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Love, or Living Without Regret

If we wish to teach our students life's greatest lesson—that it is only love that really matters—we must start by learning to love the work of teaching.

By Aadil Palkhivala

Once as part of an extensive worldwide study, thousands of people were interviewed. These people were from different cultures, races, religions, beliefs, occupations, and ages. Yet all the interviewees shared one thing in common: they knew they were going to die within a week or two. These people, some of them on their deathbeds, were asked the following questions: "What do you wish you had done in your life? What are your regrets?"

The researchers expected a gamut of answers. They were rather astonished to discover how wrong they were. Nearly all the answers from this cross section of humanity were of the same type, a theme with many variations. The basic answer to these vital questions was, "I wish I had loved more."

Some of the dying people said, "I wish I had loved my wife more," or "I wish I had loved my children more." They said they wished they had loved themselves more, or their God more. But whatever the specifics of the desire, it all boiled down to, "I wish I had lived more in my heart than in my head." When it really counts, when the actions of life are weighed most profoundly and with the ultimate honesty, all our regrets are going to be the same: that we didn't love enough.

No one said, "I wish I had done Kapotasana." No one said, "I wish I had bought a bigger car." No one said they wished they had acquired more toys or become the president of the corporation. In other words, the things we consider to be important in our life are totally worthless when life itself is on the line. Then, the only thing that really matters is how much we love.

It is the heart of yoga that will beat in us long after our ability to do the poses has gone. Let us teach our students the heart of yoga, the way into their own heart. Let us teach them the poses and how to care for the physical body, but let us also help them find and care for their heart. We do not enter life with our mind, we enter with our spirit. We do not leave life with our mind, we leave with our spirit. The babble of the baby and the senility of age both contain the presence of the spirit. It is this spirit that must guide our days, or we will depart life with bitter regret.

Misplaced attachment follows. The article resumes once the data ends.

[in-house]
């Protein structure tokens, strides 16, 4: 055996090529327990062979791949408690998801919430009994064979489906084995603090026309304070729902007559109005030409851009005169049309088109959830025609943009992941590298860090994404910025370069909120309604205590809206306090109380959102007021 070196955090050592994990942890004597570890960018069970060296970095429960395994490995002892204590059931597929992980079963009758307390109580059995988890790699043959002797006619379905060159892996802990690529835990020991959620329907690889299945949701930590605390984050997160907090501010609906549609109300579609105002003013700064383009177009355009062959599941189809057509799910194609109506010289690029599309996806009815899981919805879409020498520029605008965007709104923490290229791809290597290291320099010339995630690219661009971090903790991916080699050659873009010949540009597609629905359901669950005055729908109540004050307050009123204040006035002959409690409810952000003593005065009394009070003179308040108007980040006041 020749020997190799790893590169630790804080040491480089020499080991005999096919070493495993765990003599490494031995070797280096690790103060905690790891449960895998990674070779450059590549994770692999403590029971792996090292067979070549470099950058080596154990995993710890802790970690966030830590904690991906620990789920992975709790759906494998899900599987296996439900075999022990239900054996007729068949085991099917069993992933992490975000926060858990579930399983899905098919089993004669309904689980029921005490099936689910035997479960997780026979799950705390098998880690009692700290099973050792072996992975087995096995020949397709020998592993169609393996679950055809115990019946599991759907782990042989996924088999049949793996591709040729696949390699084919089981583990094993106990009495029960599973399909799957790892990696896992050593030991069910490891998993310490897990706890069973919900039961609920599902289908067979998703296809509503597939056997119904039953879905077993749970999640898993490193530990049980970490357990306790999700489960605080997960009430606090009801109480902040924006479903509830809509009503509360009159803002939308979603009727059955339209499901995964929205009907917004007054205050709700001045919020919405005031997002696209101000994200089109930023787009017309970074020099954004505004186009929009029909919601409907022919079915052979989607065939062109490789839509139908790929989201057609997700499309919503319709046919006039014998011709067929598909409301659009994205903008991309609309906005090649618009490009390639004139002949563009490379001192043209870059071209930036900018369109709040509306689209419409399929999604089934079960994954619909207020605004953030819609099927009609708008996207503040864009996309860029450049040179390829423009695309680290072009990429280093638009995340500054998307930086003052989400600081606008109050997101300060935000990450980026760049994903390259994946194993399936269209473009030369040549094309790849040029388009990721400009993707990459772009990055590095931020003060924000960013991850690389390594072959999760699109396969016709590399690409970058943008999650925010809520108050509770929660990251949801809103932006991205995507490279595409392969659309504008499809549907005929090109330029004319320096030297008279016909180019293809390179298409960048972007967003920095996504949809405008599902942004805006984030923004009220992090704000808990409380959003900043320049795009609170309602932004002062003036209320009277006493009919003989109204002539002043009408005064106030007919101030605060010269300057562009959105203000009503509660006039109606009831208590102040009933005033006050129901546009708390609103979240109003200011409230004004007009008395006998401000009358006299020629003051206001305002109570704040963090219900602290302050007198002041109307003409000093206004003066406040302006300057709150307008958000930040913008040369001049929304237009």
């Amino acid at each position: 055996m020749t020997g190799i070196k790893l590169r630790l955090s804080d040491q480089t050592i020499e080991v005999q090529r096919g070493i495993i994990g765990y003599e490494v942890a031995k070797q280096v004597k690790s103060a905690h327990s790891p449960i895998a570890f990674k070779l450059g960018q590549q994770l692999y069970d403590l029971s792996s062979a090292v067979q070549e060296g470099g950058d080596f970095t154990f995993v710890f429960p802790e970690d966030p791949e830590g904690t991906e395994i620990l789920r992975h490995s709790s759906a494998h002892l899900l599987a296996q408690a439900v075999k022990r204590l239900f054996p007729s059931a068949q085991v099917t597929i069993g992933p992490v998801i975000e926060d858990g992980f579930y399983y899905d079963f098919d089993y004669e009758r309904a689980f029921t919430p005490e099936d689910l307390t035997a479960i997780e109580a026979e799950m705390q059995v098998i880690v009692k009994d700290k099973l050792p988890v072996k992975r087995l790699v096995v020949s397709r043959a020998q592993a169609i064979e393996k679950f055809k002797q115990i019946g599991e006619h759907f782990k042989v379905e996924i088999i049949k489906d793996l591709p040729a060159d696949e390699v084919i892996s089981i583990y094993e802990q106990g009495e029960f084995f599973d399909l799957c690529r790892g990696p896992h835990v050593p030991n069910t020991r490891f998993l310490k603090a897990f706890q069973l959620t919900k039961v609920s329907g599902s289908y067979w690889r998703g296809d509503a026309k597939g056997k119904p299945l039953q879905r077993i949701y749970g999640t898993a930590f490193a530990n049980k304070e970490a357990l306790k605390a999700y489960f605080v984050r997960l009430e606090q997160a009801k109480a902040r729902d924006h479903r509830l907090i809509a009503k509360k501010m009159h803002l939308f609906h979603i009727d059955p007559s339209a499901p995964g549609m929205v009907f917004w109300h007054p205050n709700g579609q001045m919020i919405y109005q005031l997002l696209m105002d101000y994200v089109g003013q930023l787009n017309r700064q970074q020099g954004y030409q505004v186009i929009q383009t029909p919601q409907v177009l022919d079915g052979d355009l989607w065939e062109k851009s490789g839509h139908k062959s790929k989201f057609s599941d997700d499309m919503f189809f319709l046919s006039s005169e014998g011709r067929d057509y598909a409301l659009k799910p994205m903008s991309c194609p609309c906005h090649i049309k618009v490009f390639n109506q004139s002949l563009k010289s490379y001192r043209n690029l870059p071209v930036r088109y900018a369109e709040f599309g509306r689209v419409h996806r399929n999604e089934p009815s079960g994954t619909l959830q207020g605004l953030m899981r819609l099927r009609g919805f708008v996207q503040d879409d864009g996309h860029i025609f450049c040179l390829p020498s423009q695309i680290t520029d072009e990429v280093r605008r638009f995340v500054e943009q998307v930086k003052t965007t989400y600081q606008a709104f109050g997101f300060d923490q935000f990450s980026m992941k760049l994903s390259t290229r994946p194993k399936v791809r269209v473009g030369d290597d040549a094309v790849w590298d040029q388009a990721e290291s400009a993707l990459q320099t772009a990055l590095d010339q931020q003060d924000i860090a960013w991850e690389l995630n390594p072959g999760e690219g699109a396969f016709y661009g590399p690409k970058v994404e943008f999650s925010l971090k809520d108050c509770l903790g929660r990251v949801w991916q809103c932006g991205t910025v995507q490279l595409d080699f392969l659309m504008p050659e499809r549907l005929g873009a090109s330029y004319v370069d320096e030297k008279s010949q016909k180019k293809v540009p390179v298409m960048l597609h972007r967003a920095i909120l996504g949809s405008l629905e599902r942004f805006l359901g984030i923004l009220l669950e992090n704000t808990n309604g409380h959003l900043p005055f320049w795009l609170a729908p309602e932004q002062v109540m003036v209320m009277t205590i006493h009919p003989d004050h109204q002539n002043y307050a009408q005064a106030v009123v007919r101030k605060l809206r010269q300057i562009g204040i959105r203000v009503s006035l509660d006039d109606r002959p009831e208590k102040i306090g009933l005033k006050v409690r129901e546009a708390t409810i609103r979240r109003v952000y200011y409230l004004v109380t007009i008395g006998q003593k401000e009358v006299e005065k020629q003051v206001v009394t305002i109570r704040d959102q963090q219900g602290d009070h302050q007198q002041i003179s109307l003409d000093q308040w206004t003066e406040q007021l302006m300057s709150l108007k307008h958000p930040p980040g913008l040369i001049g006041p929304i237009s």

Asana practice not really about creating great practitioners of poses. Instead, it is about learning to fully embody our dharma—our life mission—and do it with heart. Asana practice merely enables us to do what we love with more energy and focus. Seen from the perspective of our deathbeds, the greatest practitioners of asana are not those who have accomplished unheard of feats while practicing out of obligation or a fear of death. The greatest practitioners are those who understand how to use asana to enhance their connection with themselves and to open up the heart of love. If we, as yoga teachers, do nothing else but manage to create more loving human beings, we have succeeded. In the final analysis, becoming a great practitioner is important, being strong and able is important, being healthy and free of pain is important, but nothing counts as much as knowing that we have loved. Let us not merely teach the mind and the body of yoga—improving it, refining it, aggrandizing it—while the heart slips into a dire and dreadful darkness.

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